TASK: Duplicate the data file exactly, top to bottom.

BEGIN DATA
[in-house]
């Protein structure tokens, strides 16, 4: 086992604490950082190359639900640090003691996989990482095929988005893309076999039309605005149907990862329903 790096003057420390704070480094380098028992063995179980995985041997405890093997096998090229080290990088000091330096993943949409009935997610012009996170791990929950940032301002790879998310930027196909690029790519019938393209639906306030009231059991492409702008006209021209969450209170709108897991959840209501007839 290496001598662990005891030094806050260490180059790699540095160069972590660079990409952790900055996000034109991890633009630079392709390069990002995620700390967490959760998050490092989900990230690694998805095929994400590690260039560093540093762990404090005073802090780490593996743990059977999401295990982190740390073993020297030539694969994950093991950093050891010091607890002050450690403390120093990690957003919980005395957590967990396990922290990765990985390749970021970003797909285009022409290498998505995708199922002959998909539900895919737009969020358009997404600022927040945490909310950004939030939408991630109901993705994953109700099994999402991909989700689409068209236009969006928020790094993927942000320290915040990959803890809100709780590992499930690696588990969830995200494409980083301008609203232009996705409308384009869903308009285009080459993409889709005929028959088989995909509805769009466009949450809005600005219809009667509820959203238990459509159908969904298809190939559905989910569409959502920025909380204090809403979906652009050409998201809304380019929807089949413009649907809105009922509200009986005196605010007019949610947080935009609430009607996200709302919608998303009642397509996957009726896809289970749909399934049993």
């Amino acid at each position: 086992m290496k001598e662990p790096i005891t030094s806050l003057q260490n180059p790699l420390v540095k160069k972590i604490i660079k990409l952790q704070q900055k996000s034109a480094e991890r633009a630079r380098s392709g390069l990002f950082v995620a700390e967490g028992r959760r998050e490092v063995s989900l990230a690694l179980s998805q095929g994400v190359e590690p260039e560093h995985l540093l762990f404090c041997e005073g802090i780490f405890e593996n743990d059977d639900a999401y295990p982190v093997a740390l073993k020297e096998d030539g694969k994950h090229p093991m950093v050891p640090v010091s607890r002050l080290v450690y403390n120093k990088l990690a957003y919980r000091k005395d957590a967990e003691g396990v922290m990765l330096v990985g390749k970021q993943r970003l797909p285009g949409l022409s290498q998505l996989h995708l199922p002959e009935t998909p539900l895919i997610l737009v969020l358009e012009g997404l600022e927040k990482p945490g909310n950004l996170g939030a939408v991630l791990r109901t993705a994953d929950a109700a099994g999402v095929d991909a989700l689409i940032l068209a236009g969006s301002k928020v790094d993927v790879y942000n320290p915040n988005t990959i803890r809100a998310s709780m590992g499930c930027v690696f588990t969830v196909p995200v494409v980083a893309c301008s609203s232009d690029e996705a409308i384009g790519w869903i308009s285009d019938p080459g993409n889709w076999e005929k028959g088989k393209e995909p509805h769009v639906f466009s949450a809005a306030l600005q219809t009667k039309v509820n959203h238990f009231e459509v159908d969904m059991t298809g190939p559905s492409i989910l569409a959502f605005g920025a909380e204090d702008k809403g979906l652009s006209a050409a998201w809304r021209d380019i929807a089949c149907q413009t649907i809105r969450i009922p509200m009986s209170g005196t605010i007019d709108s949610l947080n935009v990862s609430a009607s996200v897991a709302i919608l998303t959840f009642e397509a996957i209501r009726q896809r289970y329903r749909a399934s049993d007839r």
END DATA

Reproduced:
[in-house]
């Protein structure tokens, strides 16, 4: 086992604490950082190359639900640090003691996989990482095929988005893309076999039309605005149907990862329903 790096003057420390704070480094380098028992063995179980995985041997405890093997096998090229080290990088000091330096993943949409009935997610012009996170791990929950940032301002790879998310930027196909690029790519019938393209639906306030009231059991492409702008006209021209969450209170709108897991959840209501007839 290496001598662990005891030094806050260490180059790699540095160069972590660079990409952790900055996000034109991890633009630079392709390069990002995620700390967490959760998050490092989900990230690694998805095929994400590690260039560093540093762990404090005073802090780490593996743990059977999401295990982190740390073993020297030539694969994950093991950093050891010091607890002050450690403390120093990690957003919980005395957590967990396990922290990765990985390749970021970003797909285009022409290498998505995708199922002959998909539900895919737009969020358009997404600022927040945490909310950004939030939408991630109901993705994953109700099994999402991909989700689409068209236009969006928020790094993927942000320290915040990959803890809100709780590992499930690696588990969830995200494409980083301008609203232009996705409308384009869903308009285009080459993409889709005929028959088989995909509805769009466009949450809005600005219809009667509820959203238990459509159908969904298809190939559905989910569409959502920025909380204090809403979906652009050409998201809304380019929807089949413009649907809105009922509200009986005196605010007019949610947080935009609430009607996200709302919608998303009642397509996957009726896809289970749909399934049993």
């Amino acid at each position: 086992m290496k001598e662990p790096i005891t030094s806050l003057q260490n180059p790699l420390v540095k160069k972590i604490i660079k990409l952790q704070q900055k996000s034109a480094e991890r633009a630079r380098s392709g390069l990002f950082v995620a700390e967490g028992r959760r998050e490092v063995s989900l990230a690694l179980s998805q095929g994400v190359e590690p260039e560093h995985l540093l762990f404090c041997e005073g802090i780490f405890e593996n743990d059977d639900a999401y295990p982190v093997a740390l073993k020297e096998d030539g694969k994950h090229p093991m950093v050891p640090v010091s607890r002050l080290v450690y403390n120093k990088l990690a957003y919980r000091k005395d957590a967990e003691g396990v922290m990765l330096v990985g390749k970021q993943r970003l797909p285009g949409l022409s290498q998505l996989h995708l199922p002959e009935t998909p539900l895919i997610l737009v969020l358009e012009g997404l600022e927040k990482p945490g909310n950004l996170g939030a939408v991630l791990r109901t993705a994953d929950a109700a099994g999402v095929d991909a989700l689409i940032l068209a236009g969006s301002k928020v790094d993927v790879y942000n320290p915040n988005t990959i803890r809100a998310s709780m590992g499930c930027v690696f588990t969830v196909p995200v494409v980083a893309c301008s609203s232009d690029e996705a409308i384009g790519w869903i308009s285009d019938p080459g993409n889709w076999e005929k028959g088989k393209e995909p509805h769009v639906f466009s949450a809005a306030l600005q219809t009667k039309v509820n959203h238990f009231e459509v159908d969904m059991t298809g190939p559905s492409i989910l569409a959502f605005g920025a909380e204090d702008k809403g979906l652009s006209a050409a998201w809304r021209d380019i929807a089949c149907q413009t649907i809105r969450i009922p509200m009986s209170g005196t605010i007019d709108s949610l947080n935009v990862s609430a009607s996200v897991a709302i919608l998303t959840f009642e397509a996957i209501r009726q896809r289970y329903r749909a399934s049993d007839r």